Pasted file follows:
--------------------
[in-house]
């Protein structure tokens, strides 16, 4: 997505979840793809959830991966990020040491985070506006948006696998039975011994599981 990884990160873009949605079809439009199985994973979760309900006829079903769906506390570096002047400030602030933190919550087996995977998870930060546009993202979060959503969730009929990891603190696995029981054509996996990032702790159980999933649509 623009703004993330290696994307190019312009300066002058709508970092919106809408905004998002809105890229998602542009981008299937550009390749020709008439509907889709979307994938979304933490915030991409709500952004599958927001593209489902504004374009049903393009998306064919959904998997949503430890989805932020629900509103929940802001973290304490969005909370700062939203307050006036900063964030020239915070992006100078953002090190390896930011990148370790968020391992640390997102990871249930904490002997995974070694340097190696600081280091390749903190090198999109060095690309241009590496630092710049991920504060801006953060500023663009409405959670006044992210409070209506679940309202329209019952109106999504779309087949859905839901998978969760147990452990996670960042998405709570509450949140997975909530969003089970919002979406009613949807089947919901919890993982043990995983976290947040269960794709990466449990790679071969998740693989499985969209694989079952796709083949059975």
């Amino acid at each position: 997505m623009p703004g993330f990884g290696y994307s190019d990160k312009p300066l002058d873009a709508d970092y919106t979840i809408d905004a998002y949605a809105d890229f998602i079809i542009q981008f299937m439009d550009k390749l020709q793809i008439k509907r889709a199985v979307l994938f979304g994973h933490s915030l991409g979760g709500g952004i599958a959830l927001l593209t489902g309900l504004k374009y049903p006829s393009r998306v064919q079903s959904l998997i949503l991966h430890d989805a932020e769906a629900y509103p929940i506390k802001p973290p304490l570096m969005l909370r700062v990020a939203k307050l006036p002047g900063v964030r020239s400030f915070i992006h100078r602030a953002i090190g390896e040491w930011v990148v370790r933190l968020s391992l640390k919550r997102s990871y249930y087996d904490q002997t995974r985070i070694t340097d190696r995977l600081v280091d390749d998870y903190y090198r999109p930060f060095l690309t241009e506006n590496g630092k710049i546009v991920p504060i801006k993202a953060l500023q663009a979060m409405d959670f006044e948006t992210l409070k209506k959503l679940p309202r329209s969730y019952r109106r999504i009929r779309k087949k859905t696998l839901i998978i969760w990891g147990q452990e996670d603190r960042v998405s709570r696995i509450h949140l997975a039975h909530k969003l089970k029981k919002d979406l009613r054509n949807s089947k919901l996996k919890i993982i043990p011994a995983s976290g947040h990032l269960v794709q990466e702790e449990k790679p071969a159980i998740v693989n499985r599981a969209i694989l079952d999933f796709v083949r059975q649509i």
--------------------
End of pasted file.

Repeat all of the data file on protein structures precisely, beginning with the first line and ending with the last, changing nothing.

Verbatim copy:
[in-house]
């Protein structure tokens, strides 16, 4: 997505979840793809959830991966990020040491985070506006948006696998039975011994599981 990884990160873009949605079809439009199985994973979760309900006829079903769906506390570096002047400030602030933190919550087996995977998870930060546009993202979060959503969730009929990891603190696995029981054509996996990032702790159980999933649509 623009703004993330290696994307190019312009300066002058709508970092919106809408905004998002809105890229998602542009981008299937550009390749020709008439509907889709979307994938979304933490915030991409709500952004599958927001593209489902504004374009049903393009998306064919959904998997949503430890989805932020629900509103929940802001973290304490969005909370700062939203307050006036900063964030020239915070992006100078953002090190390896930011990148370790968020391992640390997102990871249930904490002997995974070694340097190696600081280091390749903190090198999109060095690309241009590496630092710049991920504060801006953060500023663009409405959670006044992210409070209506679940309202329209019952109106999504779309087949859905839901998978969760147990452990996670960042998405709570509450949140997975909530969003089970919002979406009613949807089947919901919890993982043990995983976290947040269960794709990466449990790679071969998740693989499985969209694989079952796709083949059975």
């Amino acid at each position: 997505m623009p703004g993330f990884g290696y994307s190019d990160k312009p300066l002058d873009a709508d970092y919106t979840i809408d905004a998002y949605a809105d890229f998602i079809i542009q981008f299937m439009d550009k390749l020709q793809i008439k509907r889709a199985v979307l994938f979304g994973h933490s915030l991409g979760g709500g952004i599958a959830l927001l593209t489902g309900l504004k374009y049903p006829s393009r998306v064919q079903s959904l998997i949503l991966h430890d989805a932020e769906a629900y509103p929940i506390k802001p973290p304490l570096m969005l909370r700062v990020a939203k307050l006036p002047g900063v964030r020239s400030f915070i992006h100078r602030a953002i090190g390896e040491w930011v990148v370790r933190l968020s391992l640390k919550r997102s990871y249930y087996d904490q002997t995974r985070i070694t340097d190696r995977l600081v280091d390749d998870y903190y090198r999109p930060f060095l690309t241009e506006n590496g630092k710049i546009v991920p504060i801006k993202a953060l500023q663009a979060m409405d959670f006044e948006t992210l409070k209506k959503l679940p309202r329209s969730y019952r109106r999504i009929r779309k087949k859905t696998l839901i998978i969760w990891g147990q452990e996670d603190r960042v998405s709570r696995i509450h949140l997975a039975h909530k969003l089970k029981k919002d979406l009613r054509n949807s089947k919901l996996k919890i993982i043990p011994a995983s976290g947040h990032l269960v794709q990466e702790e449990k790679p071969a159980i998740v693989n499985r599981a969209i694989l079952d999933f796709v083949r059975q649509i």